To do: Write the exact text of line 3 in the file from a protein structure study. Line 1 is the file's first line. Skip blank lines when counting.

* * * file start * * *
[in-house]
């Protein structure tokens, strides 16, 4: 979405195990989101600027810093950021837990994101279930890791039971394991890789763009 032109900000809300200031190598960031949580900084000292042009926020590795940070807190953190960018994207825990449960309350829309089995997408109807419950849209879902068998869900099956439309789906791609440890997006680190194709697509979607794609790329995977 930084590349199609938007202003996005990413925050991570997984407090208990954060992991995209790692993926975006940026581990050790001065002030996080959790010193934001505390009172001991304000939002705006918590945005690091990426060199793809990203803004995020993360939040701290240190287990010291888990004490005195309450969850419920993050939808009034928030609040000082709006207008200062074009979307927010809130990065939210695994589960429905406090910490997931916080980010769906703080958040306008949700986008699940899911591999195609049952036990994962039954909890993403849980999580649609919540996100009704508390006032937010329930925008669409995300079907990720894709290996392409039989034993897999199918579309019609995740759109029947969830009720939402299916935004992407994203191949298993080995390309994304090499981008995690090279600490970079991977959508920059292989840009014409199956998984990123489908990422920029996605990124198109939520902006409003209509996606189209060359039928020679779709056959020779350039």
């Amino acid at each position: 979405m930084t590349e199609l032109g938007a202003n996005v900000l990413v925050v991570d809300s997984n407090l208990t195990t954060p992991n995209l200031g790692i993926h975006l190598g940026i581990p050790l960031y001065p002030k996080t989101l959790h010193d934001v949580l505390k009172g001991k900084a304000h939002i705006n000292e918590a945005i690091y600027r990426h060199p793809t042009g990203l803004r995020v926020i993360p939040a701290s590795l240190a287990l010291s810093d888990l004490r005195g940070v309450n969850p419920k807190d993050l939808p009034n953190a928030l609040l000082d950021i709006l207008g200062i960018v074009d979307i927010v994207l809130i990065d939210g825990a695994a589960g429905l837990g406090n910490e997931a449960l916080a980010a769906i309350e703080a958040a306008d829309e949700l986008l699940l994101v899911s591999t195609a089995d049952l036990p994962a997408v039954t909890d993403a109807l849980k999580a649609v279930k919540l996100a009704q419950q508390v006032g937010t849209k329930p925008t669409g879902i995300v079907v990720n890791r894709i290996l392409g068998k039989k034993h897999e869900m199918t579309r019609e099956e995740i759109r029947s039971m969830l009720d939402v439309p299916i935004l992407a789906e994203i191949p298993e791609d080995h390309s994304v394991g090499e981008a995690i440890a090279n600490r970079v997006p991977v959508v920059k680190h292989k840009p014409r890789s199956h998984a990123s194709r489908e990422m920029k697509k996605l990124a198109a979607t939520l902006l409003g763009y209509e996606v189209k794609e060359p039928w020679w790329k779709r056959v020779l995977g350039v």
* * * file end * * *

């Amino acid at each position: 979405m930084t590349e199609l032109g938007a202003n996005v900000l990413v925050v991570d809300s997984n407090l208990t195990t954060p992991n995209l200031g790692i993926h975006l190598g940026i581990p050790l960031y001065p002030k996080t989101l959790h010193d934001v949580l505390k009172g001991k900084a304000h939002i705006n000292e918590a945005i690091y600027r990426h060199p793809t042009g990203l803004r995020v926020i993360p939040a701290s590795l240190a287990l010291s810093d888990l004490r005195g940070v309450n969850p419920k807190d993050l939808p009034n953190a928030l609040l000082d950021i709006l207008g200062i960018v074009d979307i927010v994207l809130i990065d939210g825990a695994a589960g429905l837990g406090n910490e997931a449960l916080a980010a769906i309350e703080a958040a306008d829309e949700l986008l699940l994101v899911s591999t195609a089995d049952l036990p994962a997408v039954t909890d993403a109807l849980k999580a649609v279930k919540l996100a009704q419950q508390v006032g937010t849209k329930p925008t669409g879902i995300v079907v990720n890791r894709i290996l392409g068998k039989k034993h897999e869900m199918t579309r019609e099956e995740i759109r029947s039971m969830l009720d939402v439309p299916i935004l992407a789906e994203i191949p298993e791609d080995h390309s994304v394991g090499e981008a995690i440890a090279n600490r970079v997006p991977v959508v920059k680190h292989k840009p014409r890789s199956h998984a990123s194709r489908e990422m920029k697509k996605l990124a198109a979607t939520l902006l409003g763009y209509e996606v189209k794609e060359p039928w020679w790329k779709r056959v020779l995977g350039v």